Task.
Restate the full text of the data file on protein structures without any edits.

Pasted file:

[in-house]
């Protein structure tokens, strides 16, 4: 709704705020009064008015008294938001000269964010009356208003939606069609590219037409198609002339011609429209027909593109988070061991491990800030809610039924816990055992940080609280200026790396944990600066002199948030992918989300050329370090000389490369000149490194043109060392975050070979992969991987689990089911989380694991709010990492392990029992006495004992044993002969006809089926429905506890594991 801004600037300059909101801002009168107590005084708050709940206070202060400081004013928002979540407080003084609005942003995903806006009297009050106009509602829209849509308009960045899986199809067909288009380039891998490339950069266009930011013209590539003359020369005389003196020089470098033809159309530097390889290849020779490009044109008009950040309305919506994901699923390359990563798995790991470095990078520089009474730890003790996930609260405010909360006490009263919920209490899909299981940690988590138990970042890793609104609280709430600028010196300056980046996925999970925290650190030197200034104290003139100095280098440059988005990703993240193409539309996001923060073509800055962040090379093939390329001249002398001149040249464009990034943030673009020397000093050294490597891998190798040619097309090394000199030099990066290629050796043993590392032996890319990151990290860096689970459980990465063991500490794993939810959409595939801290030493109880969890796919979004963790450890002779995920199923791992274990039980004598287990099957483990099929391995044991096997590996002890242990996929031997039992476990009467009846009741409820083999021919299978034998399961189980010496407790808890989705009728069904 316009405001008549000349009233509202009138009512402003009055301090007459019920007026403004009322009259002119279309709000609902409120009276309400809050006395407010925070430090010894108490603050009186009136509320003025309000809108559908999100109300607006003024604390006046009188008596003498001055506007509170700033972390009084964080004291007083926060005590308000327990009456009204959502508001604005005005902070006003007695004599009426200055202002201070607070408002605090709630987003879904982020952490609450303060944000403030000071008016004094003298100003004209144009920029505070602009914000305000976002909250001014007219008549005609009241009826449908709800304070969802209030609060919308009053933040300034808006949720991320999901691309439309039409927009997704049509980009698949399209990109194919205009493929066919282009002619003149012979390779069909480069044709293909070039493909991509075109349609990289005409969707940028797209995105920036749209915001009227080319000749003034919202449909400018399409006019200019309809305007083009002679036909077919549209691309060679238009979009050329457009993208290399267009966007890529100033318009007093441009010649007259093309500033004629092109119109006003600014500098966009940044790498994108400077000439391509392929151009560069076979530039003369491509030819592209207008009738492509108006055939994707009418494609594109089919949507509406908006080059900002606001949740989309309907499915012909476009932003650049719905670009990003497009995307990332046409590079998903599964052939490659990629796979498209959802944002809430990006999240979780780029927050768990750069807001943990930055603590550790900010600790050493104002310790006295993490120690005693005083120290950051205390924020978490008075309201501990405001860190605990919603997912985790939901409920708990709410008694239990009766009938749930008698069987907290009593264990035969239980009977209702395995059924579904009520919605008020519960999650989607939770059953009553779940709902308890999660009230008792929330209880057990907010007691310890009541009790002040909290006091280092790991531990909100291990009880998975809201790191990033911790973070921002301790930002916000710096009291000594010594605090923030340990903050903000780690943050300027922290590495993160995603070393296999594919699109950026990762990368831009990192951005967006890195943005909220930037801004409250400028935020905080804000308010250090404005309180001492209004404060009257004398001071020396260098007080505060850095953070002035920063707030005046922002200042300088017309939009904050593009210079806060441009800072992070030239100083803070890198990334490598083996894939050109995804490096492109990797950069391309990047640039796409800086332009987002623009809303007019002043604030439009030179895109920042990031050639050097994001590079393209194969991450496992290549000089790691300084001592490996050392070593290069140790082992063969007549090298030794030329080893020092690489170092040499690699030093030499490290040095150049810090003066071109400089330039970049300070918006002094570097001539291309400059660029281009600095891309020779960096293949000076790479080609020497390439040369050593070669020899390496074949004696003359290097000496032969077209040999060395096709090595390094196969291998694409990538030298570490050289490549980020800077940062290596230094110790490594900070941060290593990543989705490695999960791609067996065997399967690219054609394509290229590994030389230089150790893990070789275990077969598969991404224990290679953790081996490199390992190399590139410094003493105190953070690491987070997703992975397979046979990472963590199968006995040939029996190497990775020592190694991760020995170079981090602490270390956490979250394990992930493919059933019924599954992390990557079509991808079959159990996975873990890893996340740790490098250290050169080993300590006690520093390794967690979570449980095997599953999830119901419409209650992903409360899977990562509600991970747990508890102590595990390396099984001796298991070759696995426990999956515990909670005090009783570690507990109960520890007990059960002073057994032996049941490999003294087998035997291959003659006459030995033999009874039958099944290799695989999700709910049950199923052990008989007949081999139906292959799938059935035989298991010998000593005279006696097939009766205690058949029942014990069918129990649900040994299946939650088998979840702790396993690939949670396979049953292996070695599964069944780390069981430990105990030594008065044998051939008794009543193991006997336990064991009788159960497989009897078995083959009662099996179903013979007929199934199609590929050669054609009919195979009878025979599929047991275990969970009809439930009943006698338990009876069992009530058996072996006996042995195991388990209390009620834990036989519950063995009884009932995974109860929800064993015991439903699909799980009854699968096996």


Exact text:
[in-house]
């Protein structure tokens, strides 16, 4: 709704705020009064008015008294938001000269964010009356208003939606069609590219037409198609002339011609429209027909593109988070061991491990800030809610039924816990055992940080609280200026790396944990600066002199948030992918989300050329370090000389490369000149490194043109060392975050070979992969991987689990089911989380694991709010990492392990029992006495004992044993002969006809089926429905506890594991 801004600037300059909101801002009168107590005084708050709940206070202060400081004013928002979540407080003084609005942003995903806006009297009050106009509602829209849509308009960045899986199809067909288009380039891998490339950069266009930011013209590539003359020369005389003196020089470098033809159309530097390889290849020779490009044109008009950040309305919506994901699923390359990563798995790991470095990078520089009474730890003790996930609260405010909360006490009263919920209490899909299981940690988590138990970042890793609104609280709430600028010196300056980046996925999970925290650190030197200034104290003139100095280098440059988005990703993240193409539309996001923060073509800055962040090379093939390329001249002398001149040249464009990034943030673009020397000093050294490597891998190798040619097309090394000199030099990066290629050796043993590392032996890319990151990290860096689970459980990465063991500490794993939810959409595939801290030493109880969890796919979004963790450890002779995920199923791992274990039980004598287990099957483990099929391995044991096997590996002890242990996929031997039992476990009467009846009741409820083999021919299978034998399961189980010496407790808890989705009728069904 316009405001008549000349009233509202009138009512402003009055301090007459019920007026403004009322009259002119279309709000609902409120009276309400809050006395407010925070430090010894108490603050009186009136509320003025309000809108559908999100109300607006003024604390006046009188008596003498001055506007509170700033972390009084964080004291007083926060005590308000327990009456009204959502508001604005005005902070006003007695004599009426200055202002201070607070408002605090709630987003879904982020952490609450303060944000403030000071008016004094003298100003004209144009920029505070602009914000305000976002909250001014007219008549005609009241009826449908709800304070969802209030609060919308009053933040300034808006949720991320999901691309439309039409927009997704049509980009698949399209990109194919205009493929066919282009002619003149012979390779069909480069044709293909070039493909991509075109349609990289005409969707940028797209995105920036749209915001009227080319000749003034919202449909400018399409006019200019309809305007083009002679036909077919549209691309060679238009979009050329457009993208290399267009966007890529100033318009007093441009010649007259093309500033004629092109119109006003600014500098966009940044790498994108400077000439391509392929151009560069076979530039003369491509030819592209207008009738492509108006055939994707009418494609594109089919949507509406908006080059900002606001949740989309309907499915012909476009932003650049719905670009990003497009995307990332046409590079998903599964052939490659990629796979498209959802944002809430990006999240979780780029927050768990750069807001943990930055603590550790900010600790050493104002310790006295993490120690005693005083120290950051205390924020978490008075309201501990405001860190605990919603997912985790939901409920708990709410008694239990009766009938749930008698069987907290009593264990035969239980009977209702395995059924579904009520919605008020519960999650989607939770059953009553779940709902308890999660009230008792929330209880057990907010007691310890009541009790002040909290006091280092790991531990909100291990009880998975809201790191990033911790973070921002301790930002916000710096009291000594010594605090923030340990903050903000780690943050300027922290590495993160995603070393296999594919699109950026990762990368831009990192951005967006890195943005909220930037801004409250400028935020905080804000308010250090404005309180001492209004404060009257004398001071020396260098007080505060850095953070002035920063707030005046922002200042300088017309939009904050593009210079806060441009800072992070030239100083803070890198990334490598083996894939050109995804490096492109990797950069391309990047640039796409800086332009987002623009809303007019002043604030439009030179895109920042990031050639050097994001590079393209194969991450496992290549000089790691300084001592490996050392070593290069140790082992063969007549090298030794030329080893020092690489170092040499690699030093030499490290040095150049810090003066071109400089330039970049300070918006002094570097001539291309400059660029281009600095891309020779960096293949000076790479080609020497390439040369050593070669020899390496074949004696003359290097000496032969077209040999060395096709090595390094196969291998694409990538030298570490050289490549980020800077940062290596230094110790490594900070941060290593990543989705490695999960791609067996065997399967690219054609394509290229590994030389230089150790893990070789275990077969598969991404224990290679953790081996490199390992190399590139410094003493105190953070690491987070997703992975397979046979990472963590199968006995040939029996190497990775020592190694991760020995170079981090602490270390956490979250394990992930493919059933019924599954992390990557079509991808079959159990996975873990890893996340740790490098250290050169080993300590006690520093390794967690979570449980095997599953999830119901419409209650992903409360899977990562509600991970747990508890102590595990390396099984001796298991070759696995426990999956515990909670005090009783570690507990109960520890007990059960002073057994032996049941490999003294087998035997291959003659006459030995033999009874039958099944290799695989999700709910049950199923052990008989007949081999139906292959799938059935035989298991010998000593005279006696097939009766205690058949029942014990069918129990649900040994299946939650088998979840702790396993690939949670396979049953292996070695599964069944780390069981430990105990030594008065044998051939008794009543193991006997336990064991009788159960497989009897078995083959009662099996179903013979007929199934199609590929050669054609009919195979009878025979599929047991275990969970009809439930009943006698338990009876069992009530058996072996006996042995195991388990209390009620834990036989519950063995009884009932995974109860929800064993015991439903699909799980009854699968096996």